There's been a constant general discussion among baseball fans nearly all season about one team in particular:
How are the Baltimore Orioles doing it?
Going into the beginning of the season, the Orioles, on paper, appeared to be headed for a season in which they would struggle to win more than 62 games.
Fast-forward to present day: The Birds are two wins from 90, leading the AL wild-card race and giving the New York Yankees a run for their money at staking a claim as the beast of the AL East.
No one could have called it. It defies logic. But it's happening.
Here comes the next question: Are the Orioles actually a good team, or has it just been one of those years for them where EVERYTHING goes their way?
I believe they're a good team. I believe they've turned the corner as a franchise. And here's why.
Any team can get lucky and win an extra-inning game here and there.
It takes a good team to string together 16 straight in extras in a single season, good enough for the second-most all-time behind only the 1949 Cleveland Indians, who had 17 straight.
You don't just do that by accident, folks—especially considering that one of those games went 17 innings, and another went 18.
At home, on the road, it doesn't matter. If the Orioles go into extra innings, they expect to come out on top.
That's the kind of attitude only good teams have.
Orioles manager Buck Showalter has fundamentally changed the way players think and carry themselves in the clubhouse and on the field.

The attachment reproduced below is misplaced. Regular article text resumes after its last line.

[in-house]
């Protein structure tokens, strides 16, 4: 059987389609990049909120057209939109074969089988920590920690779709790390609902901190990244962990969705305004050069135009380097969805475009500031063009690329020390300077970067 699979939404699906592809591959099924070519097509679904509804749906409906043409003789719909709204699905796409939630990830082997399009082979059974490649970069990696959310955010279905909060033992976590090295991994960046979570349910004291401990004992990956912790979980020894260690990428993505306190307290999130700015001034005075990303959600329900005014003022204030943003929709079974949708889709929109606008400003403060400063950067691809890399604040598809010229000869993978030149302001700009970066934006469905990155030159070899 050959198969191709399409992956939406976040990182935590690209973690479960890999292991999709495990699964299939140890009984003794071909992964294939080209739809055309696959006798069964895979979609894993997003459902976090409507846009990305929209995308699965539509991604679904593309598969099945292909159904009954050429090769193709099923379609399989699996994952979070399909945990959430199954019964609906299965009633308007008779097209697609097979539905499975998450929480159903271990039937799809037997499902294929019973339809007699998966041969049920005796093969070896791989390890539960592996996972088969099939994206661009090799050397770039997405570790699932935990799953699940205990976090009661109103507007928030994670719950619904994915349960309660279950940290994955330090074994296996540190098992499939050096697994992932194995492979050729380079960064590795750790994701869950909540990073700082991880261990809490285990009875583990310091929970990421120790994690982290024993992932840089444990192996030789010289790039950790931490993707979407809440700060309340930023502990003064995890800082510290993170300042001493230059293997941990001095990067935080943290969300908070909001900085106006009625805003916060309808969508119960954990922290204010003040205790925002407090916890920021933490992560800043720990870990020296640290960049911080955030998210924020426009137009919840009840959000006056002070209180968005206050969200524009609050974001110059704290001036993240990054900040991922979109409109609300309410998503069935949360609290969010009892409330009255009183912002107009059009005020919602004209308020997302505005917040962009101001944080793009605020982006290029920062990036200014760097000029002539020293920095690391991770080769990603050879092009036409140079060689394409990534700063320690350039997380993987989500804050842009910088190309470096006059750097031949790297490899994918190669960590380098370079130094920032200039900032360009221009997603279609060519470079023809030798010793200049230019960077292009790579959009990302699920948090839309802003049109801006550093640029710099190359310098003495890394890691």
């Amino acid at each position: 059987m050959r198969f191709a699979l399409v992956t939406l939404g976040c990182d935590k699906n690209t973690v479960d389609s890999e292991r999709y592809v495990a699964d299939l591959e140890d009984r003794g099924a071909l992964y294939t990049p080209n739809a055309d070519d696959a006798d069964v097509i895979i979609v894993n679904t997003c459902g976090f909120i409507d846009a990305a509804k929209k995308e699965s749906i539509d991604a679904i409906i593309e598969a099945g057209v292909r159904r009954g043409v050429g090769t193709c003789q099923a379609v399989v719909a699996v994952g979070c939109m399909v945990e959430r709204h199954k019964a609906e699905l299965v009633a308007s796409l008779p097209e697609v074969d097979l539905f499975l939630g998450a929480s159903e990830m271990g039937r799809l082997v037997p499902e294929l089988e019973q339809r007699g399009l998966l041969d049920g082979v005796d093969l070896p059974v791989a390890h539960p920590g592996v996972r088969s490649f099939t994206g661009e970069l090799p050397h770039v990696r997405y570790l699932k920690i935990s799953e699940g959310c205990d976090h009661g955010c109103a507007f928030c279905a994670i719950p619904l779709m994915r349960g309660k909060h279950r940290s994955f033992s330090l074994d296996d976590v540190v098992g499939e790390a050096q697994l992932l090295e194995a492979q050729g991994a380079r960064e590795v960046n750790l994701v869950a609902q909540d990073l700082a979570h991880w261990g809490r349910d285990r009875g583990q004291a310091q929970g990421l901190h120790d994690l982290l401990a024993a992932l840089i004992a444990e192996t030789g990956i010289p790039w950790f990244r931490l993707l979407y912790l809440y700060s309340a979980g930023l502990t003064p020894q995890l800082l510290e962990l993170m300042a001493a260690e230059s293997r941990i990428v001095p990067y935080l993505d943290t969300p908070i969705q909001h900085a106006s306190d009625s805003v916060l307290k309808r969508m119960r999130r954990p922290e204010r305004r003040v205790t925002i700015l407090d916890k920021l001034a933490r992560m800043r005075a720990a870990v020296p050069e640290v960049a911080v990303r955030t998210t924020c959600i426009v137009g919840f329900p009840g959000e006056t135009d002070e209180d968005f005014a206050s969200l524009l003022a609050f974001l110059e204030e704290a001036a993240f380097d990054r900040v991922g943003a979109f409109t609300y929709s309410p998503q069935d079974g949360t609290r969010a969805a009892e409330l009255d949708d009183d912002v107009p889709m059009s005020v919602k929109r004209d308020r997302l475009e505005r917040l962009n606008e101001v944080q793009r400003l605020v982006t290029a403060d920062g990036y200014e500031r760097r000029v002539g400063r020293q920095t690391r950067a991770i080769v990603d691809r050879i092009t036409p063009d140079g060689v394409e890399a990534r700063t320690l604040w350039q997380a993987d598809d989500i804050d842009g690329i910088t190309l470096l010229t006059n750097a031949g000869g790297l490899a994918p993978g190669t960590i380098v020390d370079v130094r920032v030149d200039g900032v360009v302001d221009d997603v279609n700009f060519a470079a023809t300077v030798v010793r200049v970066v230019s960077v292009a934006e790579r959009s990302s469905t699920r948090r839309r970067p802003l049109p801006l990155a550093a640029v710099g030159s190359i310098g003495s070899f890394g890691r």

He's got this team believing. He's got every player on the team feeling like he's an important part of what the team is doing, and he's got them all playing at their highest level.
That is what a great manager is supposed to do. That's the difference that a great manager can make in a team.
Showalter has turned this team around substantially in just two full years of being in Baltimore, and the turnaround from last season is simply incredible.
This man should win Manager of the Year because he is likely the main reason the Orioles have become a good team two or three years ahead of schedule.
A good team can't exist if there's tension in the clubhouse. Just ask the Boston Red Sox. That team has always had talent, but different distractions have ruined any chance of the Red Sox performing at the level they're capable of.
Orioles teams of the past decade never had huge clubhouse problems, but they would occasionally, and for a team that's struggling in the first place, that's never a good thing.
This season, though, there's been no evidence of any of that, and the Orioles' play on the field supports that claim.
The players on the team appear to genuinely care about each other, have each others' backs and are all too ready to take the blame for a loss when it wasn't even that player's fault.
Chemistry plays a huge role in whether a team is good or not. Luckily, the 2012 Orioles have that chemistry.
The Orioles have won 88 games thus far with eight games remaining before the playoffs start.
Plain and simple, you don't do that by accident, and you don't get lucky 88 times in a season.
This year, the Orioles are a good team. There's nothing over the top about them. They hit homers, their pitching is off and on and their defense was terrible before the All-Star break but has gotten better. They don't do any one thing better than any other team in baseball, outside of hitting homers more often than most.
They just play together, as a good team. And that's what counts.
If that isn't proof enough that the O's are (admittedly, surprisingly) a good team, then I don't know what is.